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Two Inch Heels Part 5 – Angelica & Helmut

Egyptian soldiers crossing the Suez Canal

It was Thursday October 4 when I debarked the train from Bern Switzerland in Munich Germany, fifty pound (or should I say 22 kilo) pack on my back, bleary from lack of sleep, but happy to recognize Angelica and Helmut on the train platform smiling and scanning the numerous people exiting the train. I on the other hand looked much different than the five foot six inch shorter haired fifteen-year-old kid they had met three years ago. Now I had a long curly mop of hair, surrounding my head in what they called a “natural” on a white person or an “afro” on a black person. I was now six feet, and even taller wearing my two-inch-heeled shoes. When Angelica figured out by process of elimination who I was she started waving vigorously and her face lit up. Helmut followed her lead and waved as well, though more sedately, and put on his best charming smile.

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Two Inch Heels Part 4 – Rail Pass

Andermatt Switzerland

It was Wednesday October 3 when I awoke in the chilly male bunkroom of the youth hostel in Chur. I was the only one still in the bunkroom, not wanting to surrender yesterday by getting up and facing today. Ensconced in my toasty sleeping bag, my consciousness was still processing the profound events of the past couple days: the tears, the fears, but mostly the joys. By the time I finally exited my cocoon to acknowledge that yes, life goes on, I was the only one left in the bunkroom.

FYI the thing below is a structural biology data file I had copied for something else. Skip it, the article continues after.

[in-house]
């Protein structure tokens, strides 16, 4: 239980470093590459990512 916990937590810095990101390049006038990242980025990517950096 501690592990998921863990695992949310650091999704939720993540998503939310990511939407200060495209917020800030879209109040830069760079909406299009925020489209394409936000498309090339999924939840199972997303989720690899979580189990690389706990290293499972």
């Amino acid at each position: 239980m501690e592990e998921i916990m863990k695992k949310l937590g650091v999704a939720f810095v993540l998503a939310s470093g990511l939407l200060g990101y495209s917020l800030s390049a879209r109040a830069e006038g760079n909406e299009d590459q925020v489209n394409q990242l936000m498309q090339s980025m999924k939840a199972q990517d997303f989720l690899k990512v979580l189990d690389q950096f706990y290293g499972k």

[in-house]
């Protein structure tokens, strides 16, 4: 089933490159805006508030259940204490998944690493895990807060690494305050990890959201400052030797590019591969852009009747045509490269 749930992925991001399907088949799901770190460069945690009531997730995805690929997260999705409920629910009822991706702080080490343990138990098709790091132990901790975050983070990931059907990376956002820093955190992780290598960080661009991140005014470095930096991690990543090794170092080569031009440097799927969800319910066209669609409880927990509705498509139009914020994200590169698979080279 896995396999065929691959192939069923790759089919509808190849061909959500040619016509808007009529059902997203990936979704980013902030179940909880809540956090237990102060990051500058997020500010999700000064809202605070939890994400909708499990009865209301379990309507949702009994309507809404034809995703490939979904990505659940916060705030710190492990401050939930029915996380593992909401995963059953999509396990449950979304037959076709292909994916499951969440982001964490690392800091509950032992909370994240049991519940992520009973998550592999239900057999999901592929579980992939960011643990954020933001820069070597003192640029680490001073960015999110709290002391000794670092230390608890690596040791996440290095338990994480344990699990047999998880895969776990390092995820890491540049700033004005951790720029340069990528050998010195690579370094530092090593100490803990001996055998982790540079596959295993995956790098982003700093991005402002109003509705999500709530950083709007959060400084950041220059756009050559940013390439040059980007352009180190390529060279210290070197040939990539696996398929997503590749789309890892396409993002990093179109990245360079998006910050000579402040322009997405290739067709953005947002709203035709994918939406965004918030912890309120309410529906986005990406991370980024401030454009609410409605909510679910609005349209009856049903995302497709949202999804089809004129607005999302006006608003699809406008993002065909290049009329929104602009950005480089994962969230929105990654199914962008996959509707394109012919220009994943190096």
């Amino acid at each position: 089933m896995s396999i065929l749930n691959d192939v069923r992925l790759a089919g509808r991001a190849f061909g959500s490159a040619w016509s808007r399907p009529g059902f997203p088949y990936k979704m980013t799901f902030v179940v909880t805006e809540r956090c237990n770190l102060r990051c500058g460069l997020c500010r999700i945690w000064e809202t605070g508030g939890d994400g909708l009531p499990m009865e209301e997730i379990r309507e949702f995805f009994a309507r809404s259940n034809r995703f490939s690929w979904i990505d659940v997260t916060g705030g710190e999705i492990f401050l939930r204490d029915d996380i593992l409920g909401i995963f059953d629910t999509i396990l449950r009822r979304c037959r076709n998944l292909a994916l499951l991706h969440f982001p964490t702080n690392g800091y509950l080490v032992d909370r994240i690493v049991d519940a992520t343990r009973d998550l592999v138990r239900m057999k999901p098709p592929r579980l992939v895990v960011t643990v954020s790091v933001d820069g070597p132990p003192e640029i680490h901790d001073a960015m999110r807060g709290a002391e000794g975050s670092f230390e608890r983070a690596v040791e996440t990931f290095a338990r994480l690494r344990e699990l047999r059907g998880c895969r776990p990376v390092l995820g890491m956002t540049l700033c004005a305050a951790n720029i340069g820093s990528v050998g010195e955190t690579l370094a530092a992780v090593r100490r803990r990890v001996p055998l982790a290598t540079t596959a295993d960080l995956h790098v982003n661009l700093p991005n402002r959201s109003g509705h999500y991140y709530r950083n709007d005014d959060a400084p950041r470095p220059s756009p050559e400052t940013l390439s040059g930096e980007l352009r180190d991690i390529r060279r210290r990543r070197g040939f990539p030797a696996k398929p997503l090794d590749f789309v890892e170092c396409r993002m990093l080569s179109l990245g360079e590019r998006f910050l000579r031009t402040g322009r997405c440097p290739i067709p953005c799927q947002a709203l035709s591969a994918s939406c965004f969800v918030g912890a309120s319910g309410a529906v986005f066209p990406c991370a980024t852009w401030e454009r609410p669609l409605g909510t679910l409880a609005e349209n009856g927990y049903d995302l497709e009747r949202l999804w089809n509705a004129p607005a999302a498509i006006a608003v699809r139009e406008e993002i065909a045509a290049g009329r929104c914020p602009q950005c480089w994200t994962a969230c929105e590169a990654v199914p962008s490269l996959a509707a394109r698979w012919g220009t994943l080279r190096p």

I put on my clothes, and debated trying to wear my hiking boots again. But since I was doing so well in my heels, and there didn’t seem to be a sign of rain that might mess them up, I’d wear them again instead. For the third day in a row I decided not to take a cold shower, and used a wet slightly soapy washcloth on some key body parts instead. I entered the main room, and as I figured, my erstwhile travel partner Jack, and my more recent comrades, David, Bublil, Peter and particularly Ashild, had already departed.

I ate my stash of Granola and yogurt, the latter having stayed nicely cool in the unheated dormitory room, and pondered the state of my heart and my soul. I thought of Ashild, who with her calm and caring demeanor, her good energy, had made the effort to really connect with me. She had even asked to and written thoughtful words in my journal, like she really cared about me and wanted me to remember her. We had shared moments of real intimacy together, walking back from the tavern together two nights ago, and with her big soft warm rear end on my lap yesterday, neither of us uncomfortable touching in that way.